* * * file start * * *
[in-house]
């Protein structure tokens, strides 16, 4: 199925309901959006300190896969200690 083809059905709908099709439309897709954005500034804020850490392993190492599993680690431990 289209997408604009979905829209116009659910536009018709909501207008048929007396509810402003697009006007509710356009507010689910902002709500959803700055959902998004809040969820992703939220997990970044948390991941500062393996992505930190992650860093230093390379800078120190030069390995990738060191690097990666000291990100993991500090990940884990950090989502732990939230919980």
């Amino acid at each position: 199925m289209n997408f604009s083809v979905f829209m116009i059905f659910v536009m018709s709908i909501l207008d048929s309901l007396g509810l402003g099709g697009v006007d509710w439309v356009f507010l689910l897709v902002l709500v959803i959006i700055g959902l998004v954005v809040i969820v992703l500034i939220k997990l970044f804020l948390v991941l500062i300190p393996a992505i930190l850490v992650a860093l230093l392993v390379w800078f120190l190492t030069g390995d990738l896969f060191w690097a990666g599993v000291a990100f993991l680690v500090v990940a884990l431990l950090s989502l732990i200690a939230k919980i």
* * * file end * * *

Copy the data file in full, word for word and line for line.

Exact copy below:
[in-house]
């Protein structure tokens, strides 16, 4: 199925309901959006300190896969200690 083809059905709908099709439309897709954005500034804020850490392993190492599993680690431990 289209997408604009979905829209116009659910536009018709909501207008048929007396509810402003697009006007509710356009507010689910902002709500959803700055959902998004809040969820992703939220997990970044948390991941500062393996992505930190992650860093230093390379800078120190030069390995990738060191690097990666000291990100993991500090990940884990950090989502732990939230919980």
């Amino acid at each position: 199925m289209n997408f604009s083809v979905f829209m116009i059905f659910v536009m018709s709908i909501l207008d048929s309901l007396g509810l402003g099709g697009v006007d509710w439309v356009f507010l689910l897709v902002l709500v959803i959006i700055g959902l998004v954005v809040i969820v992703l500034i939220k997990l970044f804020l948390v991941l500062i300190p393996a992505i930190l850490v992650a860093l230093l392993v390379w800078f120190l190492t030069g390995d990738l896969f060191w690097a990666g599993v000291a990100f993991l680690v500090v990940a884990l431990l950090s989502l732990i200690a939230k919980i």